Thursday, May 20, 2010

Butchering for the barbie

I was sitting around with some friends on a patio after work yesterday and they start chatting about an old coworker of theirs in Ghana who they thought was weird mainly because his favourite animal was a goat, as opposed to say a giraffe or elephant. Now, I'm not sure what this guy liked to do with his goats, but I have to say, just the mention of certain animals brings a Pavlovian dribble of saliva to my tongue. It might be odd that a guy raised as vegetarian for fifteen years would love meat so much, but I figure I'm just making up for lost time. And especially in Toronto where our barbecue season is shorter than the hair on a peach, the time to dust off your grill and get cooking has long passed.
Pork Chops with sauteed mushrooms and ricotta on a bed of greens

4 x 1 1/4" pork chops from your local butcher
2 onions, halved and sliced
3 cups of oyster mushrooms, roughly chopped
2 tbsp sweet balsamic vinegar
1 lemon, quartered
4 tbsp of ricotta cheese
1C baby spinach
1C arugala (rocket)

Salty sweet spice rub

2 tbsp kosher salt
3 tbsp hot paprika or 3 dry chillis
1 tbsp brown sugar
1/2 tsp allspice
1/4 tsp mustard seed
1/4 coriander
1/4 tsp nutmeg

If you have all the your spices whole, it's best to make the rub by toasting everything (except the sugar) in a dry pan over medium for 45 to 60 seconds. Let it cool down then grind the ingredients together with a mortar and pestle.

Start off by wiping your grill with a rag or paper towel soaked in olive oil and then preheat your BBQ to 450, or leave all burners on medium high for ten minutes if you don't have a thermometer built in. Inside, saute the onions on medium heat for 3 or 4 minutes until they're soft, then add mushrooms and let them cook down for 5 minutes, stirring occasionally, season with salt and pepper and turn down to minimum heat.

Rub your chops in the spice mixture and then bring them outside and place on the BBQ with at least an inch of space around all of your pieces of meat on the grill, to allow the hot air to circulate and cook evenly (they'll need to be flipped in four minutes). Close the lid. Inside, add a healthy splash of balsamic vinegar to your mushrooms and onion and stir throughout leaving on low heat to cook off excess moisture. Back outside, flip your meat and close the lid again allowing the chops to cook for another 4 minutes... if you want crosshatched sear marks to impress your guests, give the meat a 90 degree turn 2 minutes into cooking on each side and keep the heat just a touch higher to make up for opening your grill over and over.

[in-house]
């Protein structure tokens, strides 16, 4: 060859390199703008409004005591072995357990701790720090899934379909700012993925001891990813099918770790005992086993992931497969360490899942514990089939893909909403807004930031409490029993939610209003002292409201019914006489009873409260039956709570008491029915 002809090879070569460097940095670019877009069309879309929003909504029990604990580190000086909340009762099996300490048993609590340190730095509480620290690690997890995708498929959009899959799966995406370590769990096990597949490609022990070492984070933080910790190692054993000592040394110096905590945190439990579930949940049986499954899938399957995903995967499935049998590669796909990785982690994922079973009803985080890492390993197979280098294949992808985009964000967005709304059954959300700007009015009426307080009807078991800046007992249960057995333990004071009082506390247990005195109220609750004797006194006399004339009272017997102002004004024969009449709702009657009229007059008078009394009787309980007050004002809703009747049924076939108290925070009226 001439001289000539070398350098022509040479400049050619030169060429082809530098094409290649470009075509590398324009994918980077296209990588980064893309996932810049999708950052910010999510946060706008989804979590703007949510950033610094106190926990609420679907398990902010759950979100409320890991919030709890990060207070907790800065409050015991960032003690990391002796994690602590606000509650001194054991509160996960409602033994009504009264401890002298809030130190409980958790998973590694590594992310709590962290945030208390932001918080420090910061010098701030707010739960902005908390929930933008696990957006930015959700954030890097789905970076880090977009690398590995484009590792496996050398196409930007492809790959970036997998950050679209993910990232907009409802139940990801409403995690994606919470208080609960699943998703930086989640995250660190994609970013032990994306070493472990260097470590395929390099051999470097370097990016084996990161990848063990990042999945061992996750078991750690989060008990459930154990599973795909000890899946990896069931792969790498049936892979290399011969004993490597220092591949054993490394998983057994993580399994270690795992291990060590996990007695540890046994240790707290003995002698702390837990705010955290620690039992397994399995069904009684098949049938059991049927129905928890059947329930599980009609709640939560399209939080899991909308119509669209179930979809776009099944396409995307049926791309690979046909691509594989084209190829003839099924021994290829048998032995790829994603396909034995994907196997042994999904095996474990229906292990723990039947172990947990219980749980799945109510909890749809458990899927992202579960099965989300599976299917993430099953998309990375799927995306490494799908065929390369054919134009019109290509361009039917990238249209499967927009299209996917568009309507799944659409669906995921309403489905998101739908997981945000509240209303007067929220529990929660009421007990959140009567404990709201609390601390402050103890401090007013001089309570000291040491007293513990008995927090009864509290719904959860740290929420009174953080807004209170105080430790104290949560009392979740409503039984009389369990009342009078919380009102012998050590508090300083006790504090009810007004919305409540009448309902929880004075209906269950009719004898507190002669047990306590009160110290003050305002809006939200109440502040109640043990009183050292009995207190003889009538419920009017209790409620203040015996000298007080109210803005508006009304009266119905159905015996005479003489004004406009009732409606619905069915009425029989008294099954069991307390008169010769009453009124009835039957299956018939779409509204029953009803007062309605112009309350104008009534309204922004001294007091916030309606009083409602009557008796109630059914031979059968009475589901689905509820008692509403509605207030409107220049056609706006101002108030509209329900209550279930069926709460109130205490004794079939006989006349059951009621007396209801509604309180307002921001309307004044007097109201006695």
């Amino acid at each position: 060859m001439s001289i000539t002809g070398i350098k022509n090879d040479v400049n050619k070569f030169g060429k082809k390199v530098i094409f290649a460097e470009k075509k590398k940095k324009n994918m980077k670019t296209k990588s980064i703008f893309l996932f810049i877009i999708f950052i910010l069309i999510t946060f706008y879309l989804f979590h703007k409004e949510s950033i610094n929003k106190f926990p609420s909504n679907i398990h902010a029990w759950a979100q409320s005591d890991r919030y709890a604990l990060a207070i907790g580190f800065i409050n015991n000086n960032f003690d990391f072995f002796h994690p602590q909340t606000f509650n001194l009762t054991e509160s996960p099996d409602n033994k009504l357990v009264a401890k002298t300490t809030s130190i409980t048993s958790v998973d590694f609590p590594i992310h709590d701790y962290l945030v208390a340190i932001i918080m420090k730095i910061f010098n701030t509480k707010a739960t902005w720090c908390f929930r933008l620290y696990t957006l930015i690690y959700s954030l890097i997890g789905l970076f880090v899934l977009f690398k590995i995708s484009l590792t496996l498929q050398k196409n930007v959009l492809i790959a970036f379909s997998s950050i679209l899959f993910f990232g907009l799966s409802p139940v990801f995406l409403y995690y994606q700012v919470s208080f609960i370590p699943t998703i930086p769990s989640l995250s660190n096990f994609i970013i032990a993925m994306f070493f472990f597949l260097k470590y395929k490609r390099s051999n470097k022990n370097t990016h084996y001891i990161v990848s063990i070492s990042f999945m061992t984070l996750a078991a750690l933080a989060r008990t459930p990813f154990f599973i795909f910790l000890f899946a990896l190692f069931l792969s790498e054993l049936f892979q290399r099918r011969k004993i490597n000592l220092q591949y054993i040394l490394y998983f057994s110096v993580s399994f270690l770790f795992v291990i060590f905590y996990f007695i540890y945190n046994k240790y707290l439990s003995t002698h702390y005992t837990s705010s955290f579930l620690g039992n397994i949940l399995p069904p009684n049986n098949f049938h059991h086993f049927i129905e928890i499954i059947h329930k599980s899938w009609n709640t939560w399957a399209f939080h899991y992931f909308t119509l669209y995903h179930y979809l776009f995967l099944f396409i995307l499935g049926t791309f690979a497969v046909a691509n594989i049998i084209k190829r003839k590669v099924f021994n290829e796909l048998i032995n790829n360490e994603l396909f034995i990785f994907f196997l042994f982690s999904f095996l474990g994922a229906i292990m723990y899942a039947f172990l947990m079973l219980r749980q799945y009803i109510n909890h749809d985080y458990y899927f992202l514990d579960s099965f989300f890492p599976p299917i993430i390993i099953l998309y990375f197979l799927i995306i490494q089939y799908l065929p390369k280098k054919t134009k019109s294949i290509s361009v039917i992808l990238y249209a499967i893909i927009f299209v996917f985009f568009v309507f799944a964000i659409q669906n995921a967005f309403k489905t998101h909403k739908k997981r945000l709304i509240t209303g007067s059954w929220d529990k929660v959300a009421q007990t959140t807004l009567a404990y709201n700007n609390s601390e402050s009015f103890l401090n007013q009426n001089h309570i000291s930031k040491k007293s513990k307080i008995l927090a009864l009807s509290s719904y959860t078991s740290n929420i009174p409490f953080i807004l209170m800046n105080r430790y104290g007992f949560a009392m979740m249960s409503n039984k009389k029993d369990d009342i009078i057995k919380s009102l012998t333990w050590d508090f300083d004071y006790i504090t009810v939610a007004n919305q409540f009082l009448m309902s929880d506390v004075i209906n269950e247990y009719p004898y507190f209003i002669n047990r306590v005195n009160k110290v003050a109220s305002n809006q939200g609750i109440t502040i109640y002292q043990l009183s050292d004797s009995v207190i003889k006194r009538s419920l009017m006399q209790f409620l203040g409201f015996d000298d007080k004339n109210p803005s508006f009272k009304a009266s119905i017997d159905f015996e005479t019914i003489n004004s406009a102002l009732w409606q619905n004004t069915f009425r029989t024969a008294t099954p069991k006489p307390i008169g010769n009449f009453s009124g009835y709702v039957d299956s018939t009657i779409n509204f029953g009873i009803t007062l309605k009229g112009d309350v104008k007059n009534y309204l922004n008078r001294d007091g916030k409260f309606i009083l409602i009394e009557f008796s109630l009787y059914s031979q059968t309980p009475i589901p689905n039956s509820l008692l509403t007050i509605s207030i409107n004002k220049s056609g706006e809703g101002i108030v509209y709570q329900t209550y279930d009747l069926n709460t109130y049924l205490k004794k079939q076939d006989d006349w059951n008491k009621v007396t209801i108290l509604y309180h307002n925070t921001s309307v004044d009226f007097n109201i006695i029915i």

Prep the plates with your greens, lay the meat on top, garnish with your balsamic reduction, and then finish with a healthy dollop of ricotta. Serve with a slice of lemon if you prefer. Or better yet, a slice of lemon on a tom collins. Cheers to Spring.

Friday, May 14, 2010

Why not do it upside down?

Tarte Tatin is French for upside down tart and if you've never made one, you've missed out. You're gonna read the recipe and think it's missing a step but it's not. It really is that easy and it looks so damn gorgeous when it's done. It's also an ideal recipe to use up that little ball of left over pastry you have in the freezer because you only need one thin sheet. You can use whatever firm fruit you prefer. We've tried apple and pear and both turned out well. I've also seen quince tarte tatins, which should be delicious, too.

Recipe: Tarte Tatin

3-4 Firm Pears or Apples
Juice of half a lemon
1 tbsp butter
1/3 c Dark Brown Sugar

One thin sheet of pastry dough

Wash, peel, core and quarter Pears. Toss in bowl with lemon juice and set aside. Melt butter in a small cast-iron skillet or baking tin. Stir in brown sugar and remove from heat. Arrange pear quarters in the pan tightly packing them in overlapping concentric circles. You really want to cram them in because they'll cook down a lot. Cook over medium heat 20-25 min. Do not move or stir pears while cooking, but gently press them down with a spatula as they soften. If you don't have a cast iron skillet and are using a cake pan, cook the pears in a preheated 350 oven using the lower oven rack for about the same time.

While the pears are cooking, roll dough on lightly floured surface into a circle matching the size of your skillet or pan. Aim for a thickness of 1/4". Drape dough over pears, tucking in the edges, and bake tart on upper rack of a 400 degree oven until golden brown, 35-40 min.

Remove from oven and invert a plate or baking sheet over the tart. Carefully flip skillet and baking sheet simultaneously. Lift off skillet, loosen any apples that may have stuck, and reunite them with the tart.